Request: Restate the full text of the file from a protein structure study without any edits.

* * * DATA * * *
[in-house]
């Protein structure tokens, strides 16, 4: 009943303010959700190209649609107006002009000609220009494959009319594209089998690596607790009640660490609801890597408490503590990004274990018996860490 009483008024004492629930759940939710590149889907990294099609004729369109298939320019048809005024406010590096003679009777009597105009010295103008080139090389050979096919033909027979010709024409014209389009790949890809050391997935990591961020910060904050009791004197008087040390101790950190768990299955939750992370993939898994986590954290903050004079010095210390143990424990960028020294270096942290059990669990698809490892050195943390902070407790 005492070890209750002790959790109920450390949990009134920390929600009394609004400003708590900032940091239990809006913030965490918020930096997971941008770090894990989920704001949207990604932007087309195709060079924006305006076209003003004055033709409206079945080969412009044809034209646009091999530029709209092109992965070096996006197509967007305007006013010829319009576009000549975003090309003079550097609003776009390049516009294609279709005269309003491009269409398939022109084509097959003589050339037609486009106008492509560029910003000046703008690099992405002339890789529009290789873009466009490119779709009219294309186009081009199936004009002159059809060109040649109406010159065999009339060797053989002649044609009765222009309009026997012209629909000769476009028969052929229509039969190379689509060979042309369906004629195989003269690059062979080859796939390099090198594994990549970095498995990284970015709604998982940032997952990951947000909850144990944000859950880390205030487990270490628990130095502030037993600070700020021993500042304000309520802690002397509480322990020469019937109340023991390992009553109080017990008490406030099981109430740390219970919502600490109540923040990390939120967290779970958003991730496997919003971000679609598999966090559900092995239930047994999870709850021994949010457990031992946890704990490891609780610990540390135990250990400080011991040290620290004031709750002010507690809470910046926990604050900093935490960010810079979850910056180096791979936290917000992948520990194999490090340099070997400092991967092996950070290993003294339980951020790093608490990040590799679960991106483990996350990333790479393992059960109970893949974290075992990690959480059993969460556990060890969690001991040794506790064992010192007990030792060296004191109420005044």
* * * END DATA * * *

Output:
[in-house]
């Protein structure tokens, strides 16, 4: 009943303010959700190209649609107006002009000609220009494959009319594209089998690596607790009640660490609801890597408490503590990004274990018996860490 009483008024004492629930759940939710590149889907990294099609004729369109298939320019048809005024406010590096003679009777009597105009010295103008080139090389050979096919033909027979010709024409014209389009790949890809050391997935990591961020910060904050009791004197008087040390101790950190768990299955939750992370993939898994986590954290903050004079010095210390143990424990960028020294270096942290059990669990698809490892050195943390902070407790 005492070890209750002790959790109920450390949990009134920390929600009394609004400003708590900032940091239990809006913030965490918020930096997971941008770090894990989920704001949207990604932007087309195709060079924006305006076209003003004055033709409206079945080969412009044809034209646009091999530029709209092109992965070096996006197509967007305007006013010829319009576009000549975003090309003079550097609003776009390049516009294609279709005269309003491009269409398939022109084509097959003589050339037609486009106008492509560029910003000046703008690099992405002339890789529009290789873009466009490119779709009219294309186009081009199936004009002159059809060109040649109406010159065999009339060797053989002649044609009765222009309009026997012209629909000769476009028969052929229509039969190379689509060979042309369906004629195989003269690059062979080859796939390099090198594994990549970095498995990284970015709604998982940032997952990951947000909850144990944000859950880390205030487990270490628990130095502030037993600070700020021993500042304000309520802690002397509480322990020469019937109340023991390992009553109080017990008490406030099981109430740390219970919502600490109540923040990390939120967290779970958003991730496997919003971000679609598999966090559900092995239930047994999870709850021994949010457990031992946890704990490891609780610990540390135990250990400080011991040290620290004031709750002010507690809470910046926990604050900093935490960010810079979850910056180096791979936290917000992948520990194999490090340099070997400092991967092996950070290993003294339980951020790093608490990040590799679960991106483990996350990333790479393992059960109970893949974290075992990690959480059993969460556990060890969690001991040794506790064992010192007990030792060296004191109420005044």